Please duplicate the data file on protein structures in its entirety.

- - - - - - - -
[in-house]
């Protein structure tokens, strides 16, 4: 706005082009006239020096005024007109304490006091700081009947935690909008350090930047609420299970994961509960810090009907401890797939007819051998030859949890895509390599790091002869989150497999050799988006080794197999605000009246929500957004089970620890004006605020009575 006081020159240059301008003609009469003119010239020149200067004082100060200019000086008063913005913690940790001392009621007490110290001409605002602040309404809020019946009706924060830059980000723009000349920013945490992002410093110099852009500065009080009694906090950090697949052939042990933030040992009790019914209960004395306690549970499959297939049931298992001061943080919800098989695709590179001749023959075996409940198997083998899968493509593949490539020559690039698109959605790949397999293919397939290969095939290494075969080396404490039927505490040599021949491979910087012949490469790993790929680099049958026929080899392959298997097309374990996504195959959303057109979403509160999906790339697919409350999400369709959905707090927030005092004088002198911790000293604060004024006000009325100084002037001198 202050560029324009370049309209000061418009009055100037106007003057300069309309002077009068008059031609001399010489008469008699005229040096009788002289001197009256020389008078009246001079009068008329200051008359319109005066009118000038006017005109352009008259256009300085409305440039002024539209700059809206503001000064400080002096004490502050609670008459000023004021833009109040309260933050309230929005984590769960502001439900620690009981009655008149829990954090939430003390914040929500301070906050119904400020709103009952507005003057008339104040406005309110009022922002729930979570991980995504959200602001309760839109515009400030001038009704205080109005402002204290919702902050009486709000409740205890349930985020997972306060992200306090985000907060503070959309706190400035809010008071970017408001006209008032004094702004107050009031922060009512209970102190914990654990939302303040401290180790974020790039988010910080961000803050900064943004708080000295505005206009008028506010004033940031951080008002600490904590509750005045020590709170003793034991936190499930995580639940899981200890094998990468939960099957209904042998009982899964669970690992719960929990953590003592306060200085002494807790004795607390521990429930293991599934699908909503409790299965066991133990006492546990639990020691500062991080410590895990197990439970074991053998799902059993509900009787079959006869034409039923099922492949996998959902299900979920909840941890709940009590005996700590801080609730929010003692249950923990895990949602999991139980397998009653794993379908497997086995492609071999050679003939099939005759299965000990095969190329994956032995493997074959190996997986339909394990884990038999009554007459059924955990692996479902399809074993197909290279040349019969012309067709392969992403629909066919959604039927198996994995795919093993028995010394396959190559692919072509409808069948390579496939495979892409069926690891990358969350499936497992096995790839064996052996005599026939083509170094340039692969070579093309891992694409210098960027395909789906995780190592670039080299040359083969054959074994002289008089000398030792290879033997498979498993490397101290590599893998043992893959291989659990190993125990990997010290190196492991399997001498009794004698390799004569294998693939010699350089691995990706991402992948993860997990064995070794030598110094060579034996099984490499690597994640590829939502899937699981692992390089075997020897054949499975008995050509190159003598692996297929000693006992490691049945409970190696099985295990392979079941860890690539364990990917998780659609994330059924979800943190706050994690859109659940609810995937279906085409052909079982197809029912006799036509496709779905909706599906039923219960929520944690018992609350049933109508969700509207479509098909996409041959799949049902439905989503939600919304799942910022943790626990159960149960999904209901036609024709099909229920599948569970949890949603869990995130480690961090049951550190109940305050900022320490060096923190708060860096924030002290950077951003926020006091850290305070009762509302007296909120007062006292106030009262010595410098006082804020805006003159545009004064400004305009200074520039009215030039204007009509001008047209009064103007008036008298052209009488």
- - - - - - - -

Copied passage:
[in-house]
């Protein structure tokens, strides 16, 4: 706005082009006239020096005024007109304490006091700081009947935690909008350090930047609420299970994961509960810090009907401890797939007819051998030859949890895509390599790091002869989150497999050799988006080794197999605000009246929500957004089970620890004006605020009575 006081020159240059301008003609009469003119010239020149200067004082100060200019000086008063913005913690940790001392009621007490110290001409605002602040309404809020019946009706924060830059980000723009000349920013945490992002410093110099852009500065009080009694906090950090697949052939042990933030040992009790019914209960004395306690549970499959297939049931298992001061943080919800098989695709590179001749023959075996409940198997083998899968493509593949490539020559690039698109959605790949397999293919397939290969095939290494075969080396404490039927505490040599021949491979910087012949490469790993790929680099049958026929080899392959298997097309374990996504195959959303057109979403509160999906790339697919409350999400369709959905707090927030005092004088002198911790000293604060004024006000009325100084002037001198 202050560029324009370049309209000061418009009055100037106007003057300069309309002077009068008059031609001399010489008469008699005229040096009788002289001197009256020389008078009246001079009068008329200051008359319109005066009118000038006017005109352009008259256009300085409305440039002024539209700059809206503001000064400080002096004490502050609670008459000023004021833009109040309260933050309230929005984590769960502001439900620690009981009655008149829990954090939430003390914040929500301070906050119904400020709103009952507005003057008339104040406005309110009022922002729930979570991980995504959200602001309760839109515009400030001038009704205080109005402002204290919702902050009486709000409740205890349930985020997972306060992200306090985000907060503070959309706190400035809010008071970017408001006209008032004094702004107050009031922060009512209970102190914990654990939302303040401290180790974020790039988010910080961000803050900064943004708080000295505005206009008028506010004033940031951080008002600490904590509750005045020590709170003793034991936190499930995580639940899981200890094998990468939960099957209904042998009982899964669970690992719960929990953590003592306060200085002494807790004795607390521990429930293991599934699908909503409790299965066991133990006492546990639990020691500062991080410590895990197990439970074991053998799902059993509900009787079959006869034409039923099922492949996998959902299900979920909840941890709940009590005996700590801080609730929010003692249950923990895990949602999991139980397998009653794993379908497997086995492609071999050679003939099939005759299965000990095969190329994956032995493997074959190996997986339909394990884990038999009554007459059924955990692996479902399809074993197909290279040349019969012309067709392969992403629909066919959604039927198996994995795919093993028995010394396959190559692919072509409808069948390579496939495979892409069926690891990358969350499936497992096995790839064996052996005599026939083509170094340039692969070579093309891992694409210098960027395909789906995780190592670039080299040359083969054959074994002289008089000398030792290879033997498979498993490397101290590599893998043992893959291989659990190993125990990997010290190196492991399997001498009794004698390799004569294998693939010699350089691995990706991402992948993860997990064995070794030598110094060579034996099984490499690597994640590829939502899937699981692992390089075997020897054949499975008995050509190159003598692996297929000693006992490691049945409970190696099985295990392979079941860890690539364990990917998780659609994330059924979800943190706050994690859109659940609810995937279906085409052909079982197809029912006799036509496709779905909706599906039923219960929520944690018992609350049933109508969700509207479509098909996409041959799949049902439905989503939600919304799942910022943790626990159960149960999904209901036609024709099909229920599948569970949890949603869990995130480690961090049951550190109940305050900022320490060096923190708060860096924030002290950077951003926020006091850290305070009762509302007296909120007062006292106030009262010595410098006082804020805006003159545009004064400004305009200074520039009215030039204007009509001008047209009064103007008036008298052209009488």